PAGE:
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Estimate: $ 40,000 - $ 60,000
EDWIN A. HARLESTON (1882 - 1931) Miss Bailey With the African Shawl.
Oil on canvas, 1930. 762x660 mm; 30x26 inches. Signed in oil, lower right.
Provenance: the artist; Edwina Harleston Whitlock; thence by descent to the current owner.
Exhibited: Exhibition of the Work of Negro Artists, the Harmon Foundation at the Art Center, New York, February 16 - 28, 1931; Edwin A. Harleston: Painter of an Era, 1882-1931, Your Heritage House Museum, Detroit, 1983, traveling exhibition; Against All Odds: African-American Artists and the Harmon Foundation, the Newark Museum, Newark, January 13 - April 15, 1990, traveling exhibition; Avery Research Center, Charleston, SC, 2006.
Illustrated: Edward Ball, The Sweet Hell Inside, p. 3 (second section); Against All Odds: African-American Artists and the Harmon Foundation, the Newark Museum, Newark, pl. XL, p. 130.
Edwin A. Harleston made his reputation as a talented portrait artist in the early 20th century. He was one of the few African-American artists of the period to benefit from an elite university education. He moved from Charleston to Boston in 1906 upon his acceptance as a junior at Harvard University, after completing his B.A. from Clark Atlanta University. But he soon decided to pursue his love of drawing and painting instead, and enrolled in the School of the Museum of Fine Arts, Boston. He was the only African American in his first-year class of 232 students. However, financial difficulties kept Harleston from completing his studies in Boston until 1912.
Harleston painted while working in the family funeral business after returning to Charleston after World War I. In 1920, Harleston married Elise Forrest, a photographer, and two years later, they opened a studio--the first of its kind in Charleston. Harleston developed his reputation for portraiture, winning several prestigious commissions like the portrait of industrialist Pierre S. Du Pont in 1924. At the request of Aaron Douglas, he assisted in painting murals for Fisk University in 1930. Edward Ball's chronicle of the Harleston family, The Sweet Hell Inside, describes how an attractive, young New Yorker, Sue Bailey, then an adminstrator for the YWCA, who later became the wife of prominent black theologian Howard Thurman, came to visit the Harlestons while in Charleston on business. According to Ball, "Teddy" asked her if he could paint her portrait, and his wife Elise photographed her--both images are reproduced in The Sweet Hell Inside. This portrait was one of his last paintings. In February 1931, Harleston learned that he had finally won a Harmon Foundation award; however, he died from pneumonia only three months later.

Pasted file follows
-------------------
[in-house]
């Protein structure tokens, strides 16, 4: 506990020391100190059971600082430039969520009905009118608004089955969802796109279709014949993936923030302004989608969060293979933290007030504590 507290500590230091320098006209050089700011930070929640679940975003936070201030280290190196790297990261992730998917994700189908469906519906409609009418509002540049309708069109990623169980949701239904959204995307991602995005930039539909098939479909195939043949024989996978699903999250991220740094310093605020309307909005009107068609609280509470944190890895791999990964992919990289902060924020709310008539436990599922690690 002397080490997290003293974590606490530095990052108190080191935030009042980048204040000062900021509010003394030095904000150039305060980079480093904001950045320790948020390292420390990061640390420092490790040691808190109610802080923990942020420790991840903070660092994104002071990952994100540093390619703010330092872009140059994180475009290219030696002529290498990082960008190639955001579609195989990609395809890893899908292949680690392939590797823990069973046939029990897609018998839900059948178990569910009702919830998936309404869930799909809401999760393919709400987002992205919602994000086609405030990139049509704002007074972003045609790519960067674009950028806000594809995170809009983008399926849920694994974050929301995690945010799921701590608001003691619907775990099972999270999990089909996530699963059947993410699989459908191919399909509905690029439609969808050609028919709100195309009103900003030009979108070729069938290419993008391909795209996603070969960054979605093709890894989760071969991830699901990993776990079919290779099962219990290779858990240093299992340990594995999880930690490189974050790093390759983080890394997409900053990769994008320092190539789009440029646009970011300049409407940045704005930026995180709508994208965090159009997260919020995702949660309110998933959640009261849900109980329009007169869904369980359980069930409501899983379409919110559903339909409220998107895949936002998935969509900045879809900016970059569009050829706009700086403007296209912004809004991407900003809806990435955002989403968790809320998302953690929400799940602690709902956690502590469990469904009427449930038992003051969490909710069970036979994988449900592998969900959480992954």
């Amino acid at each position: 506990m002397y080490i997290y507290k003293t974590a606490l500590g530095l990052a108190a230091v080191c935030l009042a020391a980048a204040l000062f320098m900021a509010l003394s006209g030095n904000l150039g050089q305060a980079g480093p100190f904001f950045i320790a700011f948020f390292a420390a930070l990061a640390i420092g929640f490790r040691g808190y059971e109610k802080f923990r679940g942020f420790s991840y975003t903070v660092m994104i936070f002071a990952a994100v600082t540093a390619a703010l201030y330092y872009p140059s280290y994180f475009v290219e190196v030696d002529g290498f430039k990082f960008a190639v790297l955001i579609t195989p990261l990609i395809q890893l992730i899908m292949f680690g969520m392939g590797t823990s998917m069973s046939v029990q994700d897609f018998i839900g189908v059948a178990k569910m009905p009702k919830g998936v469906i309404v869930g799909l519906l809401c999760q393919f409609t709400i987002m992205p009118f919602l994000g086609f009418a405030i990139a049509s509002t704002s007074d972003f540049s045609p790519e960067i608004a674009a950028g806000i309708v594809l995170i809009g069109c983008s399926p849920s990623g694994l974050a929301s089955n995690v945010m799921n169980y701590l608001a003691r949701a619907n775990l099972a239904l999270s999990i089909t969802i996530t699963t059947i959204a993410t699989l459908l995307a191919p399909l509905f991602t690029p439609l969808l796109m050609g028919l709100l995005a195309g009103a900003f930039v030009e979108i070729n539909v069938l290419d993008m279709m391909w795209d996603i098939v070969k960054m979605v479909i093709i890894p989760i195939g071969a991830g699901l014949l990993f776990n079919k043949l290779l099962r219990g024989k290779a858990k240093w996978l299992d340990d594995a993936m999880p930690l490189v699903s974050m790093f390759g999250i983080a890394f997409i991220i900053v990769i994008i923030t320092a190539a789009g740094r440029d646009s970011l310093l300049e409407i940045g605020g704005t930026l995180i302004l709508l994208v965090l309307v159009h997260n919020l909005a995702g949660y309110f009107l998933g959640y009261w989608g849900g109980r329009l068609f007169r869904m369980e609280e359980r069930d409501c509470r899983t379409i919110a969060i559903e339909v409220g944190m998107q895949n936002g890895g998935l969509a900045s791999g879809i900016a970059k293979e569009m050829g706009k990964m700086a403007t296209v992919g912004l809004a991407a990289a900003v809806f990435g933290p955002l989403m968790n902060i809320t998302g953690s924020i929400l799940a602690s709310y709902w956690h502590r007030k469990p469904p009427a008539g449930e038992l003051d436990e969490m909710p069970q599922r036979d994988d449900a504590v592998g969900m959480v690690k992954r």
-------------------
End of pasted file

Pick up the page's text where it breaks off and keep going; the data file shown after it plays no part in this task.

Harleston's paintings are found in the collections of the Gibbes Museum of Art and the Old Slave Mart Museum, both in Charleston, Fisk University, Howard University, Clark Atlanta University and Dr. Walter O. Evans, Savannah, GA. Ball pp. 282 -283; Botsch, African-Americans and South Carolina: History, Politics, and Culture (online); Reynolds/Wright p. 199.